Fast & Furious 8-“NO MORE FAMILY”

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You know how, in Hong Kong movie series, a popular actor who gets killed off in one film gets recast as a different character in the next one?

In Hollywood, though, it’s all about having your cake AND eating it – the Fast & Furious franchise doesn’t want to kill off its characters but still wants them to go through all kinds of character swerves.

Good guy/gal in one movie, bad in the next. Or vice versa. Or dead in one movie, alive in the one after the next.

And it’s not just regulars like Michelle Rodriguez who have to go good-bad-good or alive-dead-alive. This time it’s series staple Vin Diesel whose Dominic Toretto, the heart and co-muscle of the franchise, is made to go rogue.

Oh yes, series sophomore Jason Statham also gets to shift gears from “I-just-killed-everyone-in-a-military-hospital-to-visit-my-kid-brother” despicable villain to “I’ll-risk-my-life-in-a-better-than-007-aerial-stunt-to-save-(spoiler deleted)” good guy in the space of one movie.

But, what the heck – more Ludacris … beg pardon, ludicrous things have happened in the F&F films before. I figure it’s only a matter of time before Dwayne Johnson’s formidable law enforcer Luke Hobbs turns “evil” too, in a future instalment.

If you think the trailers for F&F8 (known Stateside as The Fate Of The Furious) have given away everything, well yeah, almost – except for a couple of critical plot points which will not be revealed here, either.

Yes, Dom goes rogue. But there’s a Darned Good Reason for it. Yes, he throws in with a vicious cyberterrorist named Cipher (Charlize Theron) and her wildling henchman Connor (Game Of Thrones’ Kristofer Hivju, who might be a soul brother of WWE’s Enzo Amore). But you know that kiss isn’t genuine. Er, we mean the one between Dom and Cipher, not … never mind.

So, while the gang – Letty “Mrs” Torretto (Michelle Rodriguez), Roman (Tyrese Gibson), Tej (Ludacris), Ramsey (Nathalie Emmanuel, also from GOT, returning as the hacker from Furious 7) and Hobbs – try to figure out why Dom betrayed them, covert operator Mr Nobody (an also-returning Kurt Russell) force-feeds them two new members. One, of course, is The Stath’s killing machine Deckard Shaw; the other is a wet-behind-the-ears agent, let’s call him Little Nobody (Scott Eastwood), who is kind of, gently and not too obtrusively, meant to maybe take that slot in the gang left by Brian O’Conner (the late Paul Walker) – but no, never to replace him.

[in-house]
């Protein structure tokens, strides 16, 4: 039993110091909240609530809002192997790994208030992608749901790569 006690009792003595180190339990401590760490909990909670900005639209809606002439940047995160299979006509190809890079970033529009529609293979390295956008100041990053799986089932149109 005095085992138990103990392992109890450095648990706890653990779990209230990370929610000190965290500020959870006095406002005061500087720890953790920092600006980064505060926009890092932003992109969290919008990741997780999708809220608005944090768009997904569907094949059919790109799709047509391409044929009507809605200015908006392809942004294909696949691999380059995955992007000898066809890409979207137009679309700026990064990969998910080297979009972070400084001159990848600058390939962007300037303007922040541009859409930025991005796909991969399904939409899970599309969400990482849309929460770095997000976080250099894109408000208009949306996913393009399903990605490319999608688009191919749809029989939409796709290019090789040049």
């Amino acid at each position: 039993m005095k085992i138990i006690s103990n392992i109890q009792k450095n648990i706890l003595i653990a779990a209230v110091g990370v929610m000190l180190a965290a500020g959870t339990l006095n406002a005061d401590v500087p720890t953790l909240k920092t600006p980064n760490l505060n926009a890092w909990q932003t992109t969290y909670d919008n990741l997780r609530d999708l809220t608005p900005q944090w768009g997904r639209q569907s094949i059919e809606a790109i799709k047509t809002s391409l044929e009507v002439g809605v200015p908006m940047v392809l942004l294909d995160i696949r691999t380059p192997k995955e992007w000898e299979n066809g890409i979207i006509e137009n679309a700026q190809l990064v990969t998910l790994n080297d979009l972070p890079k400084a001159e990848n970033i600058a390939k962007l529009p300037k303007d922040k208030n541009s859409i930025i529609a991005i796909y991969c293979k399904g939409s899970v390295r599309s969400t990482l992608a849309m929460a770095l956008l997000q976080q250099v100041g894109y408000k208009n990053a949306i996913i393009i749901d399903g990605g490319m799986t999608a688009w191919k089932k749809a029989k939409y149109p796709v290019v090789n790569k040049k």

Now, here’s the thing about F&F8. As you might expect, after all the mayhem of the last few films, it just has to go even bigger and broader in order to top them.

And given that director F. Gary Gray (Law Abiding Citizen, Straight Outta Compton) isn’t exactly known for big, sprawling action flicks (the closest thing to this being his The Italian Job remake), you may wonder if he can live up to Justin Lin’s high-octane legacy from the third through the sixth instalments.

After all, Movie No. 7’s James Wan didn’t pull it off too smoothly except for that heartfelt farewell to Walker.

To Gray’s credit, he does a pretty good job of giving the audience exactly what they’ve come for, even throwing a few surprises our way and maintaining the intrigue although the general outcome of the main plot threads is quite predictable.

Theron raises the franchise’s standard of villainy a bit in her earlier scenes, particularly the one where Cipher calls out Dom for his emphasis on protecting family. A pity that her character, who initially seems like a rather cool distaff counterpart of Skyfall’s Raoul Silva, sort of falls apart in a crisis … Queen Ravenna would hang her head in shame, for sure.

Still, any attempts to be serious or relevant are always purely secondary to the big action sequences, and F&F8 delivers several beauties of escalating intensity and scale. And, yes, ludicrousness.

Ultimately, the movie delivers in terms of knuckle-whitening street races, bruising punch-ups, colossal pile-ups, things blowing up all pretty-like, and carnage that approaches the level of an Expendables movie.

You won’t hear action fans complaining too loudly and I’ll be doggone if the jaded movie reviewer in me didn’t find it all almost … lovable. Only major beef: not enough Helen Mirren!

It’s not a spoiler to say that everything winds down on a happy note as the gang prepares for No. 9. Even the much-publicised backstage feud between Diesel and Johnson is not all that obvious on-screen (I still feel it was an attempt to start an angle that The Rock could take to this year’s WrestleMania, just that talks probably fell through).

After all, family means ’ohana, and ’ohana means burying the hatchet for the good of the franchise.

Fast & Furious 8

Director: F. Gary Gray

Cast: Vin Diesel, Dwayne Johnson, Michelle Rodriguez, Charlize Theron, Jason Statham, Kurt Russell, Tyrese Gibson, Ludacris, Nathalie Emmanuel, Helen Mirren, Scott Eastwood, Kristofer Hivju

 

 

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